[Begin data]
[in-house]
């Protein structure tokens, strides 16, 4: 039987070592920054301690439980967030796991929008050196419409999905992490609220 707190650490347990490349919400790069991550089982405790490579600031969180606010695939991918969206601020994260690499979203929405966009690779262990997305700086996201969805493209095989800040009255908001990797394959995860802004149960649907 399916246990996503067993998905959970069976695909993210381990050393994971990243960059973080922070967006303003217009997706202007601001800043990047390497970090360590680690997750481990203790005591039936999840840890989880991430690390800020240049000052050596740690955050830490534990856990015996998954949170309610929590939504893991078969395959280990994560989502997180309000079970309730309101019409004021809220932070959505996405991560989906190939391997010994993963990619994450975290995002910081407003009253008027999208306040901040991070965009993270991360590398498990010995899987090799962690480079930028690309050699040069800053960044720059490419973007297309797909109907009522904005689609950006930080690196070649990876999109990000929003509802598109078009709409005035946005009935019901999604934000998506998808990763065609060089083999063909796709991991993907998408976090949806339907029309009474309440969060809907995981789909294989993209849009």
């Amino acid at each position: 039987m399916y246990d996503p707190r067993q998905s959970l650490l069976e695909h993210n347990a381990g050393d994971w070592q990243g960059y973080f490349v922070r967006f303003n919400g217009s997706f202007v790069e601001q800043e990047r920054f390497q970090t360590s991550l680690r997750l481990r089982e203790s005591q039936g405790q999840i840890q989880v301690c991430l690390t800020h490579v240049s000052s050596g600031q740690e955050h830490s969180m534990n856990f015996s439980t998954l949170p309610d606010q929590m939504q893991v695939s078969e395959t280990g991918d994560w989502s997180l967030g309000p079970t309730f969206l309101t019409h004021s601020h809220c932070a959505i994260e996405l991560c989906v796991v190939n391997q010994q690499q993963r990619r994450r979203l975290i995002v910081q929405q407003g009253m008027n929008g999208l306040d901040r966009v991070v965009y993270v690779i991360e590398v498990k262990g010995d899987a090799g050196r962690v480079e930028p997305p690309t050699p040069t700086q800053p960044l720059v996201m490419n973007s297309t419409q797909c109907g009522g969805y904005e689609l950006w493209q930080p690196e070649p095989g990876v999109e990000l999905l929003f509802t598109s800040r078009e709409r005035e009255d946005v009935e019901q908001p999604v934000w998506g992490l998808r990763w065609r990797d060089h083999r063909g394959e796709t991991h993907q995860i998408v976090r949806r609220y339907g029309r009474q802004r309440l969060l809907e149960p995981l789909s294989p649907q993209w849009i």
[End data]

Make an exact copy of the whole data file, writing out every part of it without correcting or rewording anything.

[in-house]
């Protein structure tokens, strides 16, 4: 039987070592920054301690439980967030796991929008050196419409999905992490609220 707190650490347990490349919400790069991550089982405790490579600031969180606010695939991918969206601020994260690499979203929405966009690779262990997305700086996201969805493209095989800040009255908001990797394959995860802004149960649907 399916246990996503067993998905959970069976695909993210381990050393994971990243960059973080922070967006303003217009997706202007601001800043990047390497970090360590680690997750481990203790005591039936999840840890989880991430690390800020240049000052050596740690955050830490534990856990015996998954949170309610929590939504893991078969395959280990994560989502997180309000079970309730309101019409004021809220932070959505996405991560989906190939391997010994993963990619994450975290995002910081407003009253008027999208306040901040991070965009993270991360590398498990010995899987090799962690480079930028690309050699040069800053960044720059490419973007297309797909109907009522904005689609950006930080690196070649990876999109990000929003509802598109078009709409005035946005009935019901999604934000998506998808990763065609060089083999063909796709991991993907998408976090949806339907029309009474309440969060809907995981789909294989993209849009």
């Amino acid at each position: 039987m399916y246990d996503p707190r067993q998905s959970l650490l069976e695909h993210n347990a381990g050393d994971w070592q990243g960059y973080f490349v922070r967006f303003n919400g217009s997706f202007v790069e601001q800043e990047r920054f390497q970090t360590s991550l680690r997750l481990r089982e203790s005591q039936g405790q999840i840890q989880v301690c991430l690390t800020h490579v240049s000052s050596g600031q740690e955050h830490s969180m534990n856990f015996s439980t998954l949170p309610d606010q929590m939504q893991v695939s078969e395959t280990g991918d994560w989502s997180l967030g309000p079970t309730f969206l309101t019409h004021s601020h809220c932070a959505i994260e996405l991560c989906v796991v190939n391997q010994q690499q993963r990619r994450r979203l975290i995002v910081q929405q407003g009253m008027n929008g999208l306040d901040r966009v991070v965009y993270v690779i991360e590398v498990k262990g010995d899987a090799g050196r962690v480079e930028p997305p690309t050699p040069t700086q800053p960044l720059v996201m490419n973007s297309t419409q797909c109907g009522g969805y904005e689609l950006w493209q930080p690196e070649p095989g990876v999109e990000l999905l929003f509802t598109s800040r078009e709409r005035e009255d946005v009935e019901q908001p999604v934000w998506g992490l998808r990763w065609r990797d060089h083999r063909g394959e796709t991991h993907q995860i998408v976090r949806r609220y339907g029309r009474q802004r309440l969060l809907e149960p995981l789909s294989p649907q993209w849009i």